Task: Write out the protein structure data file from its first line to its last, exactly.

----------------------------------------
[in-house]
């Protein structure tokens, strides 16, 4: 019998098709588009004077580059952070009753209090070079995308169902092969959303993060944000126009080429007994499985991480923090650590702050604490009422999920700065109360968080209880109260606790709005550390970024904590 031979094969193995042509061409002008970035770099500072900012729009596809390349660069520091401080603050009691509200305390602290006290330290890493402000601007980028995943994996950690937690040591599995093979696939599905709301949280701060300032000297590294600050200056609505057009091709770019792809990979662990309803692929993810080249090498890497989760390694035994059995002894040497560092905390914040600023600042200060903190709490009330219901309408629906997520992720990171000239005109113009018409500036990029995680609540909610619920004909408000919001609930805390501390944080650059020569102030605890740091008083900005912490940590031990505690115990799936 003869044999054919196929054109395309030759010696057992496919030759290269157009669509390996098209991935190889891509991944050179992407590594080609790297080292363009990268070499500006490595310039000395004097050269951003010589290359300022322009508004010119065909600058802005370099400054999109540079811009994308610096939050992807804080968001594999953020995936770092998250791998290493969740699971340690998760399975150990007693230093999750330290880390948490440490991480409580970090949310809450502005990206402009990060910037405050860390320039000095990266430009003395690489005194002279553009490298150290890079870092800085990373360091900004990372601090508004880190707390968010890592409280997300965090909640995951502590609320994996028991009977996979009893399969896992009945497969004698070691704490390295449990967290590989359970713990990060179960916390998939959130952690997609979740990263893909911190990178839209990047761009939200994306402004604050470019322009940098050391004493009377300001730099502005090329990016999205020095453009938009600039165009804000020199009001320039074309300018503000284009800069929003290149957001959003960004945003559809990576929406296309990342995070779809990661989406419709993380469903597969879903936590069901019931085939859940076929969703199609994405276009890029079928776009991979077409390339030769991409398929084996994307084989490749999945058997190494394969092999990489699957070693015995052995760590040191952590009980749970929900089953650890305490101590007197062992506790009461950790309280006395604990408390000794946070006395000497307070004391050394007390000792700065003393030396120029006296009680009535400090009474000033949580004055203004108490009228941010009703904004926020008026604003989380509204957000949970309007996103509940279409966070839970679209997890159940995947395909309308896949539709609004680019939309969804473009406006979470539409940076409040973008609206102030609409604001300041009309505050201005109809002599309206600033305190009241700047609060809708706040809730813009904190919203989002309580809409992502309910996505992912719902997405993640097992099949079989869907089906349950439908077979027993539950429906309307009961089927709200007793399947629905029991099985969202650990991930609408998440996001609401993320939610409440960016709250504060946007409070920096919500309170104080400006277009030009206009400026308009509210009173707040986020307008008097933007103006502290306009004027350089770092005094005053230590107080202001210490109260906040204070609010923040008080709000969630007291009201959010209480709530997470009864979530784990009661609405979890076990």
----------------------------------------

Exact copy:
[in-house]
């Protein structure tokens, strides 16, 4: 019998098709588009004077580059952070009753209090070079995308169902092969959303993060944000126009080429007994499985991480923090650590702050604490009422999920700065109360968080209880109260606790709005550390970024904590 031979094969193995042509061409002008970035770099500072900012729009596809390349660069520091401080603050009691509200305390602290006290330290890493402000601007980028995943994996950690937690040591599995093979696939599905709301949280701060300032000297590294600050200056609505057009091709770019792809990979662990309803692929993810080249090498890497989760390694035994059995002894040497560092905390914040600023600042200060903190709490009330219901309408629906997520992720990171000239005109113009018409500036990029995680609540909610619920004909408000919001609930805390501390944080650059020569102030605890740091008083900005912490940590031990505690115990799936 003869044999054919196929054109395309030759010696057992496919030759290269157009669509390996098209991935190889891509991944050179992407590594080609790297080292363009990268070499500006490595310039000395004097050269951003010589290359300022322009508004010119065909600058802005370099400054999109540079811009994308610096939050992807804080968001594999953020995936770092998250791998290493969740699971340690998760399975150990007693230093999750330290880390948490440490991480409580970090949310809450502005990206402009990060910037405050860390320039000095990266430009003395690489005194002279553009490298150290890079870092800085990373360091900004990372601090508004880190707390968010890592409280997300965090909640995951502590609320994996028991009977996979009893399969896992009945497969004698070691704490390295449990967290590989359970713990990060179960916390998939959130952690997609979740990263893909911190990178839209990047761009939200994306402004604050470019322009940098050391004493009377300001730099502005090329990016999205020095453009938009600039165009804000020199009001320039074309300018503000284009800069929003290149957001959003960004945003559809990576929406296309990342995070779809990661989406419709993380469903597969879903936590069901019931085939859940076929969703199609994405276009890029079928776009991979077409390339030769991409398929084996994307084989490749999945058997190494394969092999990489699957070693015995052995760590040191952590009980749970929900089953650890305490101590007197062992506790009461950790309280006395604990408390000794946070006395000497307070004391050394007390000792700065003393030396120029006296009680009535400090009474000033949580004055203004108490009228941010009703904004926020008026604003989380509204957000949970309007996103509940279409966070839970679209997890159940995947395909309308896949539709609004680019939309969804473009406006979470539409940076409040973008609206102030609409604001300041009309505050201005109809002599309206600033305190009241700047609060809708706040809730813009904190919203989002309580809409992502309910996505992912719902997405993640097992099949079989869907089906349950439908077979027993539950429906309307009961089927709200007793399947629905029991099985969202650990991930609408998440996001609401993320939610409440960016709250504060946007409070920096919500309170104080400006277009030009206009400026308009509210009173707040986020307008008097933007103006502290306009004027350089770092005094005053230590107080202001210490109260906040204070609010923040008080709000969630007291009201959010209480709530997470009864979530784990009661609405979890076990």